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5G FWA networks in the US could be overloaded by 2027 – study

In a report commissioned by the US wireless industry's trade group, the Brattle Group calculates 5G operators could reach a 'spectrum deficit' within the next few years.

Mike Dano

April 19, 2023

8 Min Read
5G FWA networks in the US could be overloaded by 2027 – study

According to a new study commissioned by the US wireless industry's main trade association, 5G networks may begin to run out of capacity within the next five years. And fixed wireless access (FWA) providers like T-Mobile and Verizon may be among the first to suffer the effects.

"Recent growth in popularity of fixed wireless access, which provides home broadband over licensed mobile spectrum, will increase the capacity load on licensed networks," wrote the Brattle Group in a new report for CTIA, a lobbying association that primarily represents the nation's big wireless network operators. The Brattle Group is a consulting firm that "answers complex economic, finance, and regulatory questions for corporations, law firms, and governments around the world," according to its website.

"Fixed wireless access would likely be the first service to be impacted [by network overloads]," according to the Brattle Group report. "Already today home broadband over 5G is only offered in locations where operators have available capacity in the network to provide sufficient quality of service for a home connection. Without additional spectrum, fixed wireless access will not be able to reach its potential scale, limiting the opportunity for additional competition to be injected into the home broadband market."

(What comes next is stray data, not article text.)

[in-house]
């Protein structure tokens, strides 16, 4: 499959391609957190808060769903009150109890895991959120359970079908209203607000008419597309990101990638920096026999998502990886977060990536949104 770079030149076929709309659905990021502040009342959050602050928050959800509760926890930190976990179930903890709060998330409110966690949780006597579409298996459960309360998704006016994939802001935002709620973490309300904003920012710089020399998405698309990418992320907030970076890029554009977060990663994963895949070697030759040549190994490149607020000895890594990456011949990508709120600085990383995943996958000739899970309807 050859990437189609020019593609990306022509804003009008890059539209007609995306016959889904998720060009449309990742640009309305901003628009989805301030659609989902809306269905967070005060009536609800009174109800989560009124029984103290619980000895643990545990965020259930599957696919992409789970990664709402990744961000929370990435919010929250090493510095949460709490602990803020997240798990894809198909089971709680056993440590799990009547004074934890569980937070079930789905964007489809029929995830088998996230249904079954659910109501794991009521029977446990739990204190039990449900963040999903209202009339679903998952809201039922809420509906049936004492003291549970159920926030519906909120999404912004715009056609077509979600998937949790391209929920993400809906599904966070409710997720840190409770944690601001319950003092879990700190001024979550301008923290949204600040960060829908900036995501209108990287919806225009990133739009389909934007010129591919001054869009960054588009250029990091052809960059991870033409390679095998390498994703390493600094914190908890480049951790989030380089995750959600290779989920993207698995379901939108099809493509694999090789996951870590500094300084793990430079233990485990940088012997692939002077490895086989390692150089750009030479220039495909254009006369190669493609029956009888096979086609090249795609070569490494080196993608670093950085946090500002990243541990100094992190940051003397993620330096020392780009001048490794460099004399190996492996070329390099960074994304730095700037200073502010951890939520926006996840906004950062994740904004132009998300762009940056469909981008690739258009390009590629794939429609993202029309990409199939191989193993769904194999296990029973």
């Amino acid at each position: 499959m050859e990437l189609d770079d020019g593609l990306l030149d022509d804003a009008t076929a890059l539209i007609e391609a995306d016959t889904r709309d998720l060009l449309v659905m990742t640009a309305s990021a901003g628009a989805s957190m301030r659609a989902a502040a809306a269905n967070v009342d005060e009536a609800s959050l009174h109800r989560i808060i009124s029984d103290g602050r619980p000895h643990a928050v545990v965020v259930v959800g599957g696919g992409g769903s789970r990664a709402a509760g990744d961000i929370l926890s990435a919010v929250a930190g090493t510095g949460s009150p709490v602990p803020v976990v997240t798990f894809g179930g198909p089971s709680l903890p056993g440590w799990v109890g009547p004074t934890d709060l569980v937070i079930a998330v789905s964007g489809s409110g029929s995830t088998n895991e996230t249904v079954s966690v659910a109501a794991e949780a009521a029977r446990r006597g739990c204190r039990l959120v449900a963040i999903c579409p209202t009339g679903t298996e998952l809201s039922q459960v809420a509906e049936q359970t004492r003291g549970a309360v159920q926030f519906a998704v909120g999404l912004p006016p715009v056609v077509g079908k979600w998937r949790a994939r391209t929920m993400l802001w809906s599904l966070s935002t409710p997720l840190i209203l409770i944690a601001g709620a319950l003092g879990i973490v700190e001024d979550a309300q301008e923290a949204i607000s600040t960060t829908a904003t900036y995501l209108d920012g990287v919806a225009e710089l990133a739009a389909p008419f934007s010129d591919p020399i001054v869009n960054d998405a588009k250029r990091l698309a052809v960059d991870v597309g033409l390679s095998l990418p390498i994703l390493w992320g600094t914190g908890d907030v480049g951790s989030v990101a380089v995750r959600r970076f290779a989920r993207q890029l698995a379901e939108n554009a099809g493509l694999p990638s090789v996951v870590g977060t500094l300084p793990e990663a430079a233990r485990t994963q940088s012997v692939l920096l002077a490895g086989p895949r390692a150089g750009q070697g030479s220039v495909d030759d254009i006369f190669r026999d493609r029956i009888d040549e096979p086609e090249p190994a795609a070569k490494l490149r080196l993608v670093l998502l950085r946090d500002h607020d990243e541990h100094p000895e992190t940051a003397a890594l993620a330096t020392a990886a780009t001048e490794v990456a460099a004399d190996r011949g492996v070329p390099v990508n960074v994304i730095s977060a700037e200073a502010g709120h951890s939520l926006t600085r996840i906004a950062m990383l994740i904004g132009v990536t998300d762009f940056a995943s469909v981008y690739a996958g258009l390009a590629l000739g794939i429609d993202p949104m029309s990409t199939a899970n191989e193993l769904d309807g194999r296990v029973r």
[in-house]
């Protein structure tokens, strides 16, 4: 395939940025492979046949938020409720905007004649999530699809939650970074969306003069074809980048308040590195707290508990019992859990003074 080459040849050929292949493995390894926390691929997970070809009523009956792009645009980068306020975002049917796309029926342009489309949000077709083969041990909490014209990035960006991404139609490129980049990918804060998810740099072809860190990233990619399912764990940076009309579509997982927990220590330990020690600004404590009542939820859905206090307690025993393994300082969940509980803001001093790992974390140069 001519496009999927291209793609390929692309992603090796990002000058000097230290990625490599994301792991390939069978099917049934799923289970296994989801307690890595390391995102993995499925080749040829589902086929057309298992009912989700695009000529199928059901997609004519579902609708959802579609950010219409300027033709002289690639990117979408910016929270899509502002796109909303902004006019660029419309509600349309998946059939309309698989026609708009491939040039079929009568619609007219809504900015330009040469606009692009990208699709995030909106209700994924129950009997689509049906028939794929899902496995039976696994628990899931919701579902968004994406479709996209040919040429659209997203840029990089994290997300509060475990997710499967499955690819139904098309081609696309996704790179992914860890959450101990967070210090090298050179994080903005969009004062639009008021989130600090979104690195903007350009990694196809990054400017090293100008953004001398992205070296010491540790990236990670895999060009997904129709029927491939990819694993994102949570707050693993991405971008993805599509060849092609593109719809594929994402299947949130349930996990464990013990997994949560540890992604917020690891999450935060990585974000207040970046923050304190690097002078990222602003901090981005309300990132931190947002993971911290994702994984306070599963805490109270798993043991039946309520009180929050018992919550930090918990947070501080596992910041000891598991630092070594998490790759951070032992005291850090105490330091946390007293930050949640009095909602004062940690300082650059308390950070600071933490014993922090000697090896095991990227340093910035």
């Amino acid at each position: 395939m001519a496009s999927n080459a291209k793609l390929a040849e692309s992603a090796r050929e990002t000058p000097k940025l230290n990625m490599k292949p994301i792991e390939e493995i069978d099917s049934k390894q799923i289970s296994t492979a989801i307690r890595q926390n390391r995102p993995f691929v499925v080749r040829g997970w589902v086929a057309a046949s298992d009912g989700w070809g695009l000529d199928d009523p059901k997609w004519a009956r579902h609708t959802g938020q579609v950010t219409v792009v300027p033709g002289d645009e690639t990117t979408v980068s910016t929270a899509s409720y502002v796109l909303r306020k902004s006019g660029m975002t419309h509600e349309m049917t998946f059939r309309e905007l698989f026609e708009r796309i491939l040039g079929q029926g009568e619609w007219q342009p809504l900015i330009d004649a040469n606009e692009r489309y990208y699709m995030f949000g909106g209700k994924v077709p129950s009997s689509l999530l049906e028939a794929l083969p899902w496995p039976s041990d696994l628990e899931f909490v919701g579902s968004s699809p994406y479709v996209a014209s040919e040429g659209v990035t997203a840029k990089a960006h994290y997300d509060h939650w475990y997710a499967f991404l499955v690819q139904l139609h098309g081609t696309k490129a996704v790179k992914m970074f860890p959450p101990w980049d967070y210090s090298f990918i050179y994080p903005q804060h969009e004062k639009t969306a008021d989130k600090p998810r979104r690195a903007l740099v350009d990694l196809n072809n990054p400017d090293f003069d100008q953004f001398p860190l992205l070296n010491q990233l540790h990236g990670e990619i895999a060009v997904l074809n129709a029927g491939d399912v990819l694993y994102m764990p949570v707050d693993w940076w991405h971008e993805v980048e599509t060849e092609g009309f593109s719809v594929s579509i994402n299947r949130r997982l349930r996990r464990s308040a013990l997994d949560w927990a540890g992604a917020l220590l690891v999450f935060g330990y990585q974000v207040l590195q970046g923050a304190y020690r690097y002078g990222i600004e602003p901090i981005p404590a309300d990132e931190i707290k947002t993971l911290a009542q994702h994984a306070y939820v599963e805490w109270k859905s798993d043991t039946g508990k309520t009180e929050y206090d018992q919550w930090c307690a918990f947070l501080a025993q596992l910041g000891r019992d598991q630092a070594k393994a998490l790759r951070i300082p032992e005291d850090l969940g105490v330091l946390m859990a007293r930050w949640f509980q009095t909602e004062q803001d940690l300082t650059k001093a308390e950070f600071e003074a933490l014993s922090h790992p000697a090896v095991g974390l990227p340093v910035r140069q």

Figure 1: (Source: Wirestock, Inc./Alamy Stock Photo) (Source: Wirestock, Inc./Alamy Stock Photo)

The report is noteworthy considering it is indirectly financed by 5G wireless network operators themselves, through their main trade association. And it argues that 5G networks broadly will run out of capacity in just a few short years – even if wireless network operators employ capacity-expanding tricks and techniques.

"Our analysis indicates that, given the pace of the demand growth, technological solutions and deploying more cell sites are insufficient to ease the capacity constraint currently facing the US cellular networks," the report concludes.

The report's findings appear to stand in stark contrast to FWA capacity assurances from the likes of Verizon and T-Mobile.

"We're adding far more capacity to our network than the peak usage increase we're expecting in the fixed wireless market," Verizon CEO Hans Vestberg proclaimed earlier this year.

"We're not seeing any issues with capacity," T-Mobile CEO Mike Sievert said last year.

Political machinations

To be clear, the Brattle Group report is intended as a lever against the politicians who might allocate more spectrum to 5G network operators. CTIA's primary objective is to convince federal regulators to allocate more licensed spectrum to 5G network operators. In that effort, it's battling against big tech companies like Amazon, cable companies like Comcast and US government agencies like the Department of Defense (DoD), which generally are pushing for regulators to release more unlicensed or shared spectrum.